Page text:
Sie sind auf Seite 1von 4

Figure 1: Basic N-channel

common-gate circuit (neglecting


biasing details); current source I
D
represents an active load; signal is
applied at node V
in
and output is
taken from node V
out
; output can
be current or voltage
Common gate
From Wikipedia, the free encyclopedia
In electronics, a common-gate amplifier is one of three basic single-stage
field-effect transistor (FET) amplifier topologies, typically used as a current
buffer or voltage amplifier. In this circuit the source terminal of the transistor
serves as the input, the drain is the output and the gate is connected to
ground, or "common," hence its name. The analogous bipolar junction
transistor circuit is the common-base amplifier.
Contents
1 Applications
2 Low-frequency characteristics
2.1 Closed circuit voltage gain
3 References
4 See also
5 External links
Applications
This configuration is used less often than the common source or source
follower. It is useful in, for example, CMOS RF receivers, especially when
operating near the frequency limitations of the FETs; it is desirable because
of the ease of impedance matching and potentially has lower noise. Gray and Meyer
[1]
provide a general reference
for this circuit.
Low-frequency characteristics
At low frequencies and under small-signal conditions, the circuit in Figure 1 can be represented by that in Figure 2,
where the hybrid-pi model for the MOSFET has been employed.
The amplifier characteristics are summarized below in Table 1. The approximate expressions use the assumptions
(usually accurate) r
O
>> R
L
and g
m
r
O
>> 1.
Figure 2: Small-signal low-
frequency hybrid-pi model for
amplifier driven by a Norton signal
source
Figure 3: Hybrid pi model with
test source i
x
at output to find
output resistance
Table 1 Definition Expression
Approximate
expression
Short-circuit current
gain
Open-circuit voltage
gain
Input resistance
Output resistance
Note: Parallel lines (||) indicate components in parallel.
In general the overall voltage/current gain may be substantially less than the open/short circuit gains listed above
(depending on the source and load resistances) due to the loading effect.
Closed circuit voltage gain
Taking input and output loading into consideration, the closed circuit voltage gain (that is, the gain with load R
L
and
source with resistance R
S
both attached) of the common gate can be written as:
,
which has the simple limiting forms
,
depending upon whether g
m
R
S
is much larger or much smaller than one.
In the first case the circuit acts as a current follower, as understood as follows: for R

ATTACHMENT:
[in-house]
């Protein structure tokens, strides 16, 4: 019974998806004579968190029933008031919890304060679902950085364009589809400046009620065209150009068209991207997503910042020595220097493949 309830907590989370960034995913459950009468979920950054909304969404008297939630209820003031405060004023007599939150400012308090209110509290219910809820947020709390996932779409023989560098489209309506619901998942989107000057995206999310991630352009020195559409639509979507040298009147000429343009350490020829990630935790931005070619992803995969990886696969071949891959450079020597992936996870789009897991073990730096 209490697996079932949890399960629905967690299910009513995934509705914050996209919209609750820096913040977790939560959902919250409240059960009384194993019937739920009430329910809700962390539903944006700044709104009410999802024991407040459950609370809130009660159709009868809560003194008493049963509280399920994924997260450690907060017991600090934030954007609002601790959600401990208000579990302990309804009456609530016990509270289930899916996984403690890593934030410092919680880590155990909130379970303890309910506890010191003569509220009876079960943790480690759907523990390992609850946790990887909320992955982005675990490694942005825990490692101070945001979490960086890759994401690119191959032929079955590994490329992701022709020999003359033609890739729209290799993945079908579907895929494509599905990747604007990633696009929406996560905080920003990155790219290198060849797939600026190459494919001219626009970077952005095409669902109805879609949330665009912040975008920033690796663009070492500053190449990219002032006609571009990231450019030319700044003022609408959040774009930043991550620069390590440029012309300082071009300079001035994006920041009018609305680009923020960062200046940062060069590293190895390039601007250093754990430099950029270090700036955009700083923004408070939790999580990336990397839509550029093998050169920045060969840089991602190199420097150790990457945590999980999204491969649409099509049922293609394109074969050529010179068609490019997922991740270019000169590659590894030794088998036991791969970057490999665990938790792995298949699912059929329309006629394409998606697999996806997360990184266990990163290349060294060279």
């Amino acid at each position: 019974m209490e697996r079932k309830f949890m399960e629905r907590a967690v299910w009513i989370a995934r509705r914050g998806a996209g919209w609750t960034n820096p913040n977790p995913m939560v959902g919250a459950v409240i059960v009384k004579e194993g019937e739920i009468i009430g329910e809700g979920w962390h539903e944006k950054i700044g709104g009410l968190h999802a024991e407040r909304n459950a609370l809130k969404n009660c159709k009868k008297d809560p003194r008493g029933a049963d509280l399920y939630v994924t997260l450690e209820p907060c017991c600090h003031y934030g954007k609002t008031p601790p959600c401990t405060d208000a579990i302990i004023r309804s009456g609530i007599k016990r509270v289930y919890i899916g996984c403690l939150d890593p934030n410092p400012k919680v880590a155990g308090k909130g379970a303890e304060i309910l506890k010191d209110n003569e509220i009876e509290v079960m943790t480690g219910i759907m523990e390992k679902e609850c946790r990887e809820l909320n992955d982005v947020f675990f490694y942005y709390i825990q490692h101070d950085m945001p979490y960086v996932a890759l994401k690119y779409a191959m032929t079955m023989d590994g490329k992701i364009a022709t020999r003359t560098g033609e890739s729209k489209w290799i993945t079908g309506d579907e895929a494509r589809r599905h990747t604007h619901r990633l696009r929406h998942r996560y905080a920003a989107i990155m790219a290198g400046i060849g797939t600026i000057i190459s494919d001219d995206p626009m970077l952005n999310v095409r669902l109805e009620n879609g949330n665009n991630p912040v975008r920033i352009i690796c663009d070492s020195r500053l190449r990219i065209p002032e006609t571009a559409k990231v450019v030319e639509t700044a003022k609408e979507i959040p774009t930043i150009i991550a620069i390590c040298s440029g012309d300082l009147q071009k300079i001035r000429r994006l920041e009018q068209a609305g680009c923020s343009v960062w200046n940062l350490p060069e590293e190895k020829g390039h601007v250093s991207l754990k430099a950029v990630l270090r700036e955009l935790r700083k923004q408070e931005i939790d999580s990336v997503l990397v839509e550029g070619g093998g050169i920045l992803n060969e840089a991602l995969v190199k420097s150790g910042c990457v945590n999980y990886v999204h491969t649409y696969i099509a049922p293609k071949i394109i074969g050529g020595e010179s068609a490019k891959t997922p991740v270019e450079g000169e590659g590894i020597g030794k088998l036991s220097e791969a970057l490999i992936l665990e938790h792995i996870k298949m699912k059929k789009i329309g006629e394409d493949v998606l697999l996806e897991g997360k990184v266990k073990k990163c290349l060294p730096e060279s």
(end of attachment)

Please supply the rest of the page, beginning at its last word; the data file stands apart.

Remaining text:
S
>> 1/g
m
the voltage source
can be replaced by its Norton equivalent with Norton current v
Thv
/ R
S
and parallel Norton resistance R
S
.
Because the amplifier input resistance is small, the driver delivers by current division a current v
Thv
/ R
S
to the
amplifier. The current gain is unity, so the same current is delivered to the output load R
L
, producing by Ohms law
an output voltage v
out
= v
Thv
R
L
/ R
S
, that is, the first form of the voltage gain above.
In the second case R
S
<< 1/g
m
and the Thvenin representation of the source is useful, producing the second form
for the gain, typical of voltage amplifiers.
Because the input impedance of the common-gate amplifier is very low, the cascode amplifier often is used instead.
The cascode places a common-source amplifier between the voltage driver and the common-gate circuit to permit
voltage amplification using a driver with R
S
>> 1/g
m
.
References
1.
^
Paul R. Gray, Paul J. Hurst, Stephen H. Lewis, Robert G. Meyer (2001). Analysis and Design of Analog
Integrated Circuits (4th ed.). New York: Wiley. pp. 186191. ISBN 0-471-32168-0.
See also
Electronic amplifier variables
Two-port networks
Common drain
Common source
Common base
Common emitter
Common collector
External links
A 24GHz CMOS Front-end (http://chic.caltech.edu/publication/a-24ghz-cmos-front-end/)
Retrieved from "http://en.wikipedia.org/w/index.php?title=Common_gate&oldid=598752740"
Categories: Single-stage transistor amplifiers
This page was last modified on 8 March 2014 at 22:07.
Text is available under the Creative Commons Attribution-ShareAlike License; additional terms may apply.
By using this site, you agree to the Terms of Use and Privacy Policy. Wikipedia is a registered trademark
of the Wikimedia Foundation, Inc., a non-profit organization.